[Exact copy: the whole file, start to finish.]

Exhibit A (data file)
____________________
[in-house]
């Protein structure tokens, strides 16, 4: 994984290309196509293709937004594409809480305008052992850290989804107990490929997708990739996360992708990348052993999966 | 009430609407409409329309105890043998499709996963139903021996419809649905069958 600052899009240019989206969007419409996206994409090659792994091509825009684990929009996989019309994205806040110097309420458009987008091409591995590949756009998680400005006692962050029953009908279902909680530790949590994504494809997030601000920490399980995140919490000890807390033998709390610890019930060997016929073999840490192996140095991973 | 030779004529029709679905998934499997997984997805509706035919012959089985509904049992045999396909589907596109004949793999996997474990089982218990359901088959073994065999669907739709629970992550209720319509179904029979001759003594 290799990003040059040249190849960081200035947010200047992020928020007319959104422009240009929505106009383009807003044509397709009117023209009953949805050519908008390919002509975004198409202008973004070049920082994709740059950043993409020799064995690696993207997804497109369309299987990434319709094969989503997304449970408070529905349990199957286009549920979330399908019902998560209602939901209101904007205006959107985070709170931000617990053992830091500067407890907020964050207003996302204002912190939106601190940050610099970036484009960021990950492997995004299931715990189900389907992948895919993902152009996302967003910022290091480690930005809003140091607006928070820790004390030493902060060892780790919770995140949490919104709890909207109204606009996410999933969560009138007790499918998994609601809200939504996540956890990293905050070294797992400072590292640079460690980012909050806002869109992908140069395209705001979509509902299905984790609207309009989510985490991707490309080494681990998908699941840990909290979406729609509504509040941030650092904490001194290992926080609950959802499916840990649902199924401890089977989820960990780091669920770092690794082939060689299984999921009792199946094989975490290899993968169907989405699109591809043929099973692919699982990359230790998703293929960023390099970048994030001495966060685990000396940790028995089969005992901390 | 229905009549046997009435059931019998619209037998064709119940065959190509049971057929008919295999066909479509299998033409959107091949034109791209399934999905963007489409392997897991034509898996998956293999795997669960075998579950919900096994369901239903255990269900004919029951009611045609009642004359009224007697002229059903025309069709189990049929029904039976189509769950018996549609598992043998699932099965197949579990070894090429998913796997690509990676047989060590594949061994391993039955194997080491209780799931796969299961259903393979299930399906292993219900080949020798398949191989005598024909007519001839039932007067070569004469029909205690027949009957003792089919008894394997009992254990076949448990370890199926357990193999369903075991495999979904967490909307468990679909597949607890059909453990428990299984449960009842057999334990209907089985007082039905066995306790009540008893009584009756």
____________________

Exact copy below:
[in-house]
């Protein structure tokens, strides 16, 4: 994984290309196509293709937004594409809480305008052992850290989804107990490929997708990739996360992708990348052993999966 | 009430609407409409329309105890043998499709996963139903021996419809649905069958 600052899009240019989206969007419409996206994409090659792994091509825009684990929009996989019309994205806040110097309420458009987008091409591995590949756009998680400005006692962050029953009908279902909680530790949590994504494809997030601000920490399980995140919490000890807390033998709390610890019930060997016929073999840490192996140095991973 | 030779004529029709679905998934499997997984997805509706035919012959089985509904049992045999396909589907596109004949793999996997474990089982218990359901088959073994065999669907739709629970992550209720319509179904029979001759003594 290799990003040059040249190849960081200035947010200047992020928020007319959104422009240009929505106009383009807003044509397709009117023209009953949805050519908008390919002509975004198409202008973004070049920082994709740059950043993409020799064995690696993207997804497109369309299987990434319709094969989503997304449970408070529905349990199957286009549920979330399908019902998560209602939901209101904007205006959107985070709170931000617990053992830091500067407890907020964050207003996302204002912190939106601190940050610099970036484009960021990950492997995004299931715990189900389907992948895919993902152009996302967003910022290091480690930005809003140091607006928070820790004390030493902060060892780790919770995140949490919104709890909207109204606009996410999933969560009138007790499918998994609601809200939504996540956890990293905050070294797992400072590292640079460690980012909050806002869109992908140069395209705001979509509902299905984790609207309009989510985490991707490309080494681990998908699941840990909290979406729609509504509040941030650092904490001194290992926080609950959802499916840990649902199924401890089977989820960990780091669920770092690794082939060689299984999921009792199946094989975490290899993968169907989405699109591809043929099973692919699982990359230790998703293929960023390099970048994030001495966060685990000396940790028995089969005992901390 | 229905009549046997009435059931019998619209037998064709119940065959190509049971057929008919295999066909479509299998033409959107091949034109791209399934999905963007489409392997897991034509898996998956293999795997669960075998579950919900096994369901239903255990269900004919029951009611045609009642004359009224007697002229059903025309069709189990049929029904039976189509769950018996549609598992043998699932099965197949579990070894090429998913796997690509990676047989060590594949061994391993039955194997080491209780799931796969299961259903393979299930399906292993219900080949020798398949191989005598024909007519001839039932007067070569004469029909205690027949009957003792089919008894394997009992254990076949448990370890199926357990193999369903075991495999979904967490909307468990679909597949607890059909453990428990299984449960009842057999334990209907089985007082039905066995306790009540008893009584009756």